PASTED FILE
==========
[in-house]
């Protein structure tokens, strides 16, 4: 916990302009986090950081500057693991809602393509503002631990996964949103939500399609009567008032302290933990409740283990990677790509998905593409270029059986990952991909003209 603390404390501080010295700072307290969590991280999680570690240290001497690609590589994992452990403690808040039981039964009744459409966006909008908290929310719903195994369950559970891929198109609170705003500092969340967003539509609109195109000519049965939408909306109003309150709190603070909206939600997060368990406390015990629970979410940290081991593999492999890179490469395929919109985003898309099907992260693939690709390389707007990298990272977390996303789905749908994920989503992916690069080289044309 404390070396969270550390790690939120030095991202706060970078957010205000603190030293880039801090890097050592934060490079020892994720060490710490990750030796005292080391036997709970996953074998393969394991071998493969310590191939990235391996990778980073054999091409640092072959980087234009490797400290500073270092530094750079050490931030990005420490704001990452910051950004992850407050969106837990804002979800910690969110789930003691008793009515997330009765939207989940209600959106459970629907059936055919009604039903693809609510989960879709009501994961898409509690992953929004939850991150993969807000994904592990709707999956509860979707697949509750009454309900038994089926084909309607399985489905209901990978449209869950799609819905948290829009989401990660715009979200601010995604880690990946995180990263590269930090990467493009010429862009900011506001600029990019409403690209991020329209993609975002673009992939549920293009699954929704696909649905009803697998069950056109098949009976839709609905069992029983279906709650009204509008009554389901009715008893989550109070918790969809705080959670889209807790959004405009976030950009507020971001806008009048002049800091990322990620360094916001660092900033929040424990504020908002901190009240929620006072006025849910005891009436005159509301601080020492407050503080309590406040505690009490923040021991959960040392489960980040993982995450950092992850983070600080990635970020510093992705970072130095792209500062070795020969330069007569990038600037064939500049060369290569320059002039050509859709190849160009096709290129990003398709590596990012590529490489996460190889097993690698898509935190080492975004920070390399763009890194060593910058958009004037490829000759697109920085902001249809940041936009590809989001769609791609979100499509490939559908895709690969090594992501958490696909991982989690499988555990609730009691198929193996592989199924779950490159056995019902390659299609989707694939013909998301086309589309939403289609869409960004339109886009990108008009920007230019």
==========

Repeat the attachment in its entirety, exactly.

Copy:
[in-house]
């Protein structure tokens, strides 16, 4: 916990302009986090950081500057693991809602393509503002631990996964949103939500399609009567008032302290933990409740283990990677790509998905593409270029059986990952991909003209 603390404390501080010295700072307290969590991280999680570690240290001497690609590589994992452990403690808040039981039964009744459409966006909008908290929310719903195994369950559970891929198109609170705003500092969340967003539509609109195109000519049965939408909306109003309150709190603070909206939600997060368990406390015990629970979410940290081991593999492999890179490469395929919109985003898309099907992260693939690709390389707007990298990272977390996303789905749908994920989503992916690069080289044309 404390070396969270550390790690939120030095991202706060970078957010205000603190030293880039801090890097050592934060490079020892994720060490710490990750030796005292080391036997709970996953074998393969394991071998493969310590191939990235391996990778980073054999091409640092072959980087234009490797400290500073270092530094750079050490931030990005420490704001990452910051950004992850407050969106837990804002979800910690969110789930003691008793009515997330009765939207989940209600959106459970629907059936055919009604039903693809609510989960879709009501994961898409509690992953929004939850991150993969807000994904592990709707999956509860979707697949509750009454309900038994089926084909309607399985489905209901990978449209869950799609819905948290829009989401990660715009979200601010995604880690990946995180990263590269930090990467493009010429862009900011506001600029990019409403690209991020329209993609975002673009992939549920293009699954929704696909649905009803697998069950056109098949009976839709609905069992029983279906709650009204509008009554389901009715008893989550109070918790969809705080959670889209807790959004405009976030950009507020971001806008009048002049800091990322990620360094916001660092900033929040424990504020908002901190009240929620006072006025849910005891009436005159509301601080020492407050503080309590406040505690009490923040021991959960040392489960980040993982995450950092992850983070600080990635970020510093992705970072130095792209500062070795020969330069007569990038600037064939500049060369290569320059002039050509859709190849160009096709290129990003398709590596990012590529490489996460190889097993690698898509935190080492975004920070390399763009890194060593910058958009004037490829000759697109920085902001249809940041936009590809989001769609791609979100499509490939559908895709690969090594992501958490696909991982989690499988555990609730009691198929193996592989199924779950490159056995019902390659299609989707694939013909998301086309589309939403289609869409960004339109886009990108008009920007230019």